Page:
Doctors should take the lead on tackling alcohol misuse, both by counseling patients and by urging governments to take wider action, according to a group of international medical organizations.
We are calling on clinicians to be better advocates for evidence-based policies (to reduce harms caused by alcohol), which include price, marketing and availability, said Ian Gilmore, MD, of the Royal Liverpool University Hospital in Liverpool, England, and past president of the Royal College of Physicians of London.
Gilmore told MedPage Today in an email that the 15 physicians colleges including the American College of Physicians are making the statement now to coincide with a United Nations summit on non-communicable disease next week in New York.
The summit has shown a woeful lack of recognition of alcohol as one of the most important risk factors, Gilmore said.
And in general, according to the consensus statement online in The Lancet, there has been a lamentable lack of any global remedial action, although alcohol is the third leading risk factor in preventable and premature disease worldwide.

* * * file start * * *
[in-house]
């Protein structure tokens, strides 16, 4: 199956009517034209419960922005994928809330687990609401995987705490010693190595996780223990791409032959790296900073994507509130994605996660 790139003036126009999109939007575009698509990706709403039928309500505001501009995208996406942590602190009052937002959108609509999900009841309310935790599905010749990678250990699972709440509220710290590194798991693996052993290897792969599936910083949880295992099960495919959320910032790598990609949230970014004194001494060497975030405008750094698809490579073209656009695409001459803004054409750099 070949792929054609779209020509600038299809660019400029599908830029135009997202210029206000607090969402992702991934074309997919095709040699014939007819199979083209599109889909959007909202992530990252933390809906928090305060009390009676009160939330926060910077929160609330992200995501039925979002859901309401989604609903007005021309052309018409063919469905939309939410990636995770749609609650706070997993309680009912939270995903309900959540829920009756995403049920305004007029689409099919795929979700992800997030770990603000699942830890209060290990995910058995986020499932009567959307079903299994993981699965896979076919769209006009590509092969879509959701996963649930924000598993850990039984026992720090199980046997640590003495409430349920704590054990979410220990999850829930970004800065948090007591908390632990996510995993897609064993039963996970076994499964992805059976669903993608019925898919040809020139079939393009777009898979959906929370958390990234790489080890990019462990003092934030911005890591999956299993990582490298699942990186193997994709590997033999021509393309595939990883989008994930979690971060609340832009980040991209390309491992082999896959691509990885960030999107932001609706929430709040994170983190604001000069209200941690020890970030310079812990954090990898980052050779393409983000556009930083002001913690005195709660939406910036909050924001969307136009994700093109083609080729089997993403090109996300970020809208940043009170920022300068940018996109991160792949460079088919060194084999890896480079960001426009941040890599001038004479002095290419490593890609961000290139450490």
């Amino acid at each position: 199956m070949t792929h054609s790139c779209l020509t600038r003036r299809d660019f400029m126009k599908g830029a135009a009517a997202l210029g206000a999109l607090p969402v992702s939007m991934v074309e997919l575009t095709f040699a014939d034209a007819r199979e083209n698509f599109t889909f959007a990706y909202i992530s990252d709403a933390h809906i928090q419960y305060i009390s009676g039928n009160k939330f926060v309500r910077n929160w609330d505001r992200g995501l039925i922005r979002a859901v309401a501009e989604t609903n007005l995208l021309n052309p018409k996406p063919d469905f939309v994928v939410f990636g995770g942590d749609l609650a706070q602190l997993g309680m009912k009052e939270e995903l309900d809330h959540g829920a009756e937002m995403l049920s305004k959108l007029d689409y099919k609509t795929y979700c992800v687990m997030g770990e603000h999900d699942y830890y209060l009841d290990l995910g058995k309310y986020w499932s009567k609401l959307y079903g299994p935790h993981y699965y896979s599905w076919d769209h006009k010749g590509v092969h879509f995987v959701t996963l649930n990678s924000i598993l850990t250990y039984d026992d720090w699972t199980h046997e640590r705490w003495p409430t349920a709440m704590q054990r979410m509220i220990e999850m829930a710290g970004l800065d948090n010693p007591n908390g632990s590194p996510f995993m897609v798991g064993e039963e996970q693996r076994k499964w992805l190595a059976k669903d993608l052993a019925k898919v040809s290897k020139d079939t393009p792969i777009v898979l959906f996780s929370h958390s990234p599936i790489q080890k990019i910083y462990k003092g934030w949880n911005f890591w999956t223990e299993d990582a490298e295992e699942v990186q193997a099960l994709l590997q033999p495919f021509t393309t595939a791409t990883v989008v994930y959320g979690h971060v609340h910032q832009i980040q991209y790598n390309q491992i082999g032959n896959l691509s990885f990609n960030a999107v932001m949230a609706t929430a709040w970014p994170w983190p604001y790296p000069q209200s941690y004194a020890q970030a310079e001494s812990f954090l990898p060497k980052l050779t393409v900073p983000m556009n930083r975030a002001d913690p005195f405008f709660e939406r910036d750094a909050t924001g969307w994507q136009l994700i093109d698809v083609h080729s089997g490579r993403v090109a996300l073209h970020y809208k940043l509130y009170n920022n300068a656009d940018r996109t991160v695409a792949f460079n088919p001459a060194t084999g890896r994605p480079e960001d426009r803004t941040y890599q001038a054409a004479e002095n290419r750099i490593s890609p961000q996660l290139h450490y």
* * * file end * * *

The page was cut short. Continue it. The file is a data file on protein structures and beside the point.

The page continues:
Gilmore said the Royal College of Physicians of London organized the statement and approached sister colleges with whom we often work together globally, ranging from others in the United Kingdom to those in Slovakia, Mexico, and Thailand, and they agreed to sign on.
The organizers did not approach the American and British medical associations, Gilmore said.
The medical groups argue that 76.3 million people around the world have alcohol misuse problems, with substantial morbidity, mortality, and social harm.
There is good evidence that policy changes could do something about that, they argue, but such changes would not be politically attractive.
There is, therefore, an urgent need to put pressure on governments to recognize, adopt, and scale up appropriate health policies, they argue.
Doctors are uniquely poised to make a difference: The voice of doctors is valued and trusted within societies, and therefore we call on all doctors to show effective leadership by holding ministries of health accountable for their lack of action in the face of such robust evidence, the colleges said.
By Michael Smith, North American Correspondent, MedPage Today